US20120121775A1 - Constructed non-dairy creams - Google Patents

Constructed non-dairy creams Download PDF

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US20120121775A1
US20120121775A1 US13373040 US201113373040A US2012121775A1 US 20120121775 A1 US20120121775 A1 US 20120121775A1 US 13373040 US13373040 US 13373040 US 201113373040 A US201113373040 A US 201113373040A US 2012121775 A1 US2012121775 A1 US 2012121775A1
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method
comprises
flavorful
fat
emulsion
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US9380798B2 (en )
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Maxime Jean Jerome Bilet
Samuel J. Fahey-Burke
Nathan P. Myhrvold
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Elwha LLC
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Elwha LLC
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    • AHUMAN NECESSITIES
    • A23FOODS OR FOODSTUFFS; THEIR TREATMENT, NOT COVERED BY OTHER CLASSES
    • A23DEDIBLE OILS OR FATS, e.g. MARGARINES, SHORTENINGS, COOKING OILS
    • A23D7/00Edible oil or fat compositions containing an aqueous phase, e.g. margarines
    • A23D7/005Edible oil or fat compositions containing an aqueous phase, e.g. margarines characterised by ingredients other than fatty acid triglycerides
    • A23D7/0053Compositions other than spreads
    • AHUMAN NECESSITIES
    • A23FOODS OR FOODSTUFFS; THEIR TREATMENT, NOT COVERED BY OTHER CLASSES
    • A23DEDIBLE OILS OR FATS, e.g. MARGARINES, SHORTENINGS, COOKING OILS
    • A23D7/00Edible oil or fat compositions containing an aqueous phase, e.g. margarines
    • A23D7/01Other fatty acid esters, e.g. phosphatides
    • A23D7/011Compositions other than spreads
    • AHUMAN NECESSITIES
    • A23FOODS OR FOODSTUFFS; THEIR TREATMENT, NOT COVERED BY OTHER CLASSES
    • A23DEDIBLE OILS OR FATS, e.g. MARGARINES, SHORTENINGS, COOKING OILS
    • A23D7/00Edible oil or fat compositions containing an aqueous phase, e.g. margarines
    • A23D7/02Edible oil or fat compositions containing an aqueous phase, e.g. margarines characterised by the production or working-up
    • AHUMAN NECESSITIES
    • A23FOODS OR FOODSTUFFS; THEIR TREATMENT, NOT COVERED BY OTHER CLASSES
    • A23DEDIBLE OILS OR FATS, e.g. MARGARINES, SHORTENINGS, COOKING OILS
    • A23D7/00Edible oil or fat compositions containing an aqueous phase, e.g. margarines
    • A23D7/02Edible oil or fat compositions containing an aqueous phase, e.g. margarines characterised by the production or working-up
    • A23D7/04Working-up
    • AHUMAN NECESSITIES
    • A23FOODS OR FOODSTUFFS; THEIR TREATMENT, NOT COVERED BY OTHER CLASSES
    • A23DEDIBLE OILS OR FATS, e.g. MARGARINES, SHORTENINGS, COOKING OILS
    • A23D7/00Edible oil or fat compositions containing an aqueous phase, e.g. margarines
    • A23D7/02Edible oil or fat compositions containing an aqueous phase, e.g. margarines characterised by the production or working-up
    • A23D7/04Working-up
    • A23D7/05Working-up characterised by essential cooling
    • AHUMAN NECESSITIES
    • A23FOODS OR FOODSTUFFS; THEIR TREATMENT, NOT COVERED BY OTHER CLASSES
    • A23LFOODS, FOODSTUFFS, OR NON-ALCOHOLIC BEVERAGES, NOT COVERED BY SUBCLASSES A23B - A23J; THEIR PREPARATION OR TREATMENT, e.g. COOKING, MODIFICATION OF NUTRITIVE QUALITIES, PHYSICAL TREATMENT; PRESERVATION OF FOODS OR FOODSTUFFS, IN GENERAL
    • A23L27/00Spices; Flavouring agents or condiments; Artificial sweetening agents; Table salts; Dietetic salt substitutes; Preparation or treatment thereof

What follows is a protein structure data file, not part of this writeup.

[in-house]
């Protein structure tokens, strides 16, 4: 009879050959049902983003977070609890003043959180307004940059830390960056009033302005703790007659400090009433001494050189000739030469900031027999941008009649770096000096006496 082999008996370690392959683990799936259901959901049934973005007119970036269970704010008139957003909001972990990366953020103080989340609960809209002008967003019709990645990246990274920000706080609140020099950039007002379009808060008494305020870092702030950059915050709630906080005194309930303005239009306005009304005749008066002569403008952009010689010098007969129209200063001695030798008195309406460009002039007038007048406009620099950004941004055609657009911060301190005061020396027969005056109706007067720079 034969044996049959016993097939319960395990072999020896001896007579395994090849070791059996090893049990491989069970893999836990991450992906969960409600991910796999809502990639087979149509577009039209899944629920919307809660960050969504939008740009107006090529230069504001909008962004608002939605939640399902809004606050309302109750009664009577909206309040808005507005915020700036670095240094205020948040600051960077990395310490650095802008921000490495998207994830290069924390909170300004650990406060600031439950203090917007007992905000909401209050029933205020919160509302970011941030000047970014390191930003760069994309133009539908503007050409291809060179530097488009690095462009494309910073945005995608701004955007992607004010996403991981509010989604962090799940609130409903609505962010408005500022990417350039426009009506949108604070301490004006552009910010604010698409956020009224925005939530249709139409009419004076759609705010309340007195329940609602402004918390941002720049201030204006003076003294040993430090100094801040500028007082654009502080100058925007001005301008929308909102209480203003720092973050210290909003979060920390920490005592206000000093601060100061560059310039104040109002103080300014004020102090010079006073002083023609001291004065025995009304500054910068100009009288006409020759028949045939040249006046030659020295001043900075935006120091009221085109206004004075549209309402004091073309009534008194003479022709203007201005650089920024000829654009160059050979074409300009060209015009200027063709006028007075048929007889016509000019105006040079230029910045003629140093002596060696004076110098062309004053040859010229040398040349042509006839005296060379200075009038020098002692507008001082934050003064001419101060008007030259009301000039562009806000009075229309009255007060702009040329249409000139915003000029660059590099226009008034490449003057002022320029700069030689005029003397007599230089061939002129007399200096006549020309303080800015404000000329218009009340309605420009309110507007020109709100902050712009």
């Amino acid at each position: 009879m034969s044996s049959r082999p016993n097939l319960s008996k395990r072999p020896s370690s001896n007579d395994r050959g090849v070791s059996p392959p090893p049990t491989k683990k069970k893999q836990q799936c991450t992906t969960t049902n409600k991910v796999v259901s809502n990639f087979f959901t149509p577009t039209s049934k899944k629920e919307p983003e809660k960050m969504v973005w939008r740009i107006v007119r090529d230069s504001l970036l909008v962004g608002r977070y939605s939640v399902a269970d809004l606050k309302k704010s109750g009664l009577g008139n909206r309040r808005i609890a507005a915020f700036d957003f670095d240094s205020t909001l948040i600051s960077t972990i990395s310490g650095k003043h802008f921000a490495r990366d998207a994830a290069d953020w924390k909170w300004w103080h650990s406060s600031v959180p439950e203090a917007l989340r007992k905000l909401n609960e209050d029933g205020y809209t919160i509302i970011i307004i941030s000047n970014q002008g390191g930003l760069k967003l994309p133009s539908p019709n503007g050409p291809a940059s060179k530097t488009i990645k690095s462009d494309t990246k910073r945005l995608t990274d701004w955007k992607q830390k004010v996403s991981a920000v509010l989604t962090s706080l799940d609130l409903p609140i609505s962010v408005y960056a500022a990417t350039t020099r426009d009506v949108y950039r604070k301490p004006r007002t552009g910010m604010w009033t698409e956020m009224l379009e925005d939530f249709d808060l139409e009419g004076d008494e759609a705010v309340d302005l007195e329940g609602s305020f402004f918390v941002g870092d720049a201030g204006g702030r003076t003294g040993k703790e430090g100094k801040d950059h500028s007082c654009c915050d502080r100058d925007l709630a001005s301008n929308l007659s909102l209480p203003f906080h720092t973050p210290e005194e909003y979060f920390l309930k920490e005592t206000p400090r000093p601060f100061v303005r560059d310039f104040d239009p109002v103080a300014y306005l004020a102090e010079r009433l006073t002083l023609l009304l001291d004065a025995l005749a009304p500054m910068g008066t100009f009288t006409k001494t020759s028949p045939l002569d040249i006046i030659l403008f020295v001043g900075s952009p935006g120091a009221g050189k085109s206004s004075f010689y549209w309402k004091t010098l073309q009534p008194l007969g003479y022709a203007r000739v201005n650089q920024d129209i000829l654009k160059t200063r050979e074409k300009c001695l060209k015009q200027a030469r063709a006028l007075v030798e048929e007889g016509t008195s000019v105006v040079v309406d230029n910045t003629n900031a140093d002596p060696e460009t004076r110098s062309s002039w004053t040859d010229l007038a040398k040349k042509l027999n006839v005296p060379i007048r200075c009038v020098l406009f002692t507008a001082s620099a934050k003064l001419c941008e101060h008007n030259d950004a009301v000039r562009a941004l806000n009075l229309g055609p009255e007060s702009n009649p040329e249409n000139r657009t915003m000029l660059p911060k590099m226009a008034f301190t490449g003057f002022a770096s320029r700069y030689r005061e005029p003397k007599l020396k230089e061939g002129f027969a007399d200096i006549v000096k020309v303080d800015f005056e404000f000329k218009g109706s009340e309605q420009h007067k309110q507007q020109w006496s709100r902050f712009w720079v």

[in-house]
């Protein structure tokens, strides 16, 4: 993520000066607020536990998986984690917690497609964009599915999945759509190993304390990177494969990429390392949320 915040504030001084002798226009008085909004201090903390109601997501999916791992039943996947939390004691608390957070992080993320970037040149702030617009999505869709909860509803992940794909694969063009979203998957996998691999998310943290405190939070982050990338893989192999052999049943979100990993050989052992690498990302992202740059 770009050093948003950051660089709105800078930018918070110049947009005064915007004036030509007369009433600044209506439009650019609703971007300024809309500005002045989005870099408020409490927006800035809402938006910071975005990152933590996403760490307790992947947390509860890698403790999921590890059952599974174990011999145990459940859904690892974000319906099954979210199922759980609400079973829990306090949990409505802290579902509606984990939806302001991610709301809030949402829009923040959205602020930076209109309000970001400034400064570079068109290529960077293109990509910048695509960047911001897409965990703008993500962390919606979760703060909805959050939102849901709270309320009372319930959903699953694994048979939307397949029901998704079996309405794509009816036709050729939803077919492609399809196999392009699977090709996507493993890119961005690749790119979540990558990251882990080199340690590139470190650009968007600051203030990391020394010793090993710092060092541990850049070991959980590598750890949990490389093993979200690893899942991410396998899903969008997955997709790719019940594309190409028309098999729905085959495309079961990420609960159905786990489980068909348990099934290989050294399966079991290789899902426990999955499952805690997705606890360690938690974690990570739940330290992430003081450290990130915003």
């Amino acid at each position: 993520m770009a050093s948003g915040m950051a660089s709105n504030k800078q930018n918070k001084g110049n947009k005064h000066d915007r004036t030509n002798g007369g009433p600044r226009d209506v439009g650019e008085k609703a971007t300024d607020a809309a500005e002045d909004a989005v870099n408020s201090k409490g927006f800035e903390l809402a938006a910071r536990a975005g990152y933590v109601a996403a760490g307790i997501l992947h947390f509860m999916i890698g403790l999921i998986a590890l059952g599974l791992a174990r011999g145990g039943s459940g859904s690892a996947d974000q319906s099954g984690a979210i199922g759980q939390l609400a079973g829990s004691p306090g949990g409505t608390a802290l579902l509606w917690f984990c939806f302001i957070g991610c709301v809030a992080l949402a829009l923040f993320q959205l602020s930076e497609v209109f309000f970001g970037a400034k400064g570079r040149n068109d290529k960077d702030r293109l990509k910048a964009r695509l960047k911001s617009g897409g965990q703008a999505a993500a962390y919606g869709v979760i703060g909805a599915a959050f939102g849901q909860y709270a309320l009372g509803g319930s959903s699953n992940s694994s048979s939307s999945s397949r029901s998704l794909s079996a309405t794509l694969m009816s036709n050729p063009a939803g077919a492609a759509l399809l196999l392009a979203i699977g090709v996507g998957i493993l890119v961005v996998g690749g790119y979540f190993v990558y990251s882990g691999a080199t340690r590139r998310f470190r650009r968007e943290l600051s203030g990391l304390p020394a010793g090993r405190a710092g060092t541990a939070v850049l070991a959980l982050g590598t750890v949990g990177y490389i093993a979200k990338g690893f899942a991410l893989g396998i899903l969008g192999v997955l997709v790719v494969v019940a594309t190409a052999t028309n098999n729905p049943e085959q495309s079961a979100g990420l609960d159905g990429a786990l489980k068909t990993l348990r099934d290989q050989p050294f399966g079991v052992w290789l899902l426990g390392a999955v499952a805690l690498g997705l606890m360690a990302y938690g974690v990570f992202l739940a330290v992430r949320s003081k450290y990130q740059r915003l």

• A23L27/10Natural spices, flavouring agents or condiments; Extracts thereof
    • AHUMAN NECESSITIES
    • A23FOODS OR FOODSTUFFS; THEIR TREATMENT, NOT COVERED BY OTHER CLASSES
    • A23LFOODS, FOODSTUFFS, OR NON-ALCOHOLIC BEVERAGES, NOT COVERED BY SUBCLASSES A23B - A23J; THEIR PREPARATION OR TREATMENT, e.g. COOKING, MODIFICATION OF NUTRITIVE QUALITIES, PHYSICAL TREATMENT; PRESERVATION OF FOODS OR FOODSTUFFS, IN GENERAL
    • A23L29/00Foods or foodstuffs containing additives; Preparation or treatment thereof
    • A23L29/20Foods or foodstuffs containing additives; Preparation or treatment thereof containing gelling or thickening agents
    • AHUMAN NECESSITIES
    • A23FOODS OR FOODSTUFFS; THEIR TREATMENT, NOT COVERED BY OTHER CLASSES
    • A23GCOCOA; COCOA PRODUCTS, e.g. CHOCOLATE; SUBSTITUTES FOR COCOA OR COCOA PRODUCTS; CONFECTIONERY; CHEWING GUM; ICE-CREAM; PREPARATION THEREOF
    • A23G9/00Frozen sweets, e.g. ice confectionery, ice-cream; Mixtures therefor
    • A23G9/04Production of frozen sweets, e.g. ice-cream
    • AHUMAN NECESSITIES
    • A23FOODS OR FOODSTUFFS; THEIR TREATMENT, NOT COVERED BY OTHER CLASSES
    • A23GCOCOA; COCOA PRODUCTS, e.g. CHOCOLATE; SUBSTITUTES FOR COCOA OR COCOA PRODUCTS; CONFECTIONERY; CHEWING GUM; ICE-CREAM; PREPARATION THEREOF
    • A23G9/00Frozen sweets, e.g. ice confectionery, ice-cream; Mixtures therefor
    • A23G9/32Frozen sweets, e.g. ice confectionery, ice-cream; Mixtures therefor characterised by the composition containing organic or inorganic compounds

Abstract

A constructed non-dairy ice cream is prepared by making an aqueous emulsion of a flavorful non-dairy fat composition, dispersing an emulsion stabilizer in the aqueous emulsion, warming the stabilized emulsion to a sub-boiling temperature, and then freezing the emulsion to a temperature below a melting point of the flavorful non-dairy fat composition.

Description

    CROSS-REFERENCE TO RELATED APPLICATIONS
  • The present application is related to and claims the benefit of the earliest available effective filing date(s) from the following listed application(s) (the “Related Applications”) (e.g., claims earliest available priority dates for other than provisional patent applications or claims benefits under 35 USC §119(e) for provisional patent applications, for any and all parent, grandparent, great-grandparent, etc. applications of the Related Application(s)). All subject matter of the Related Applications and of any and all parent, grandparent, great-grandparent, etc. applications of the Related Applications is incorporated herein by reference to the extent such subject matter is not inconsistent herewith.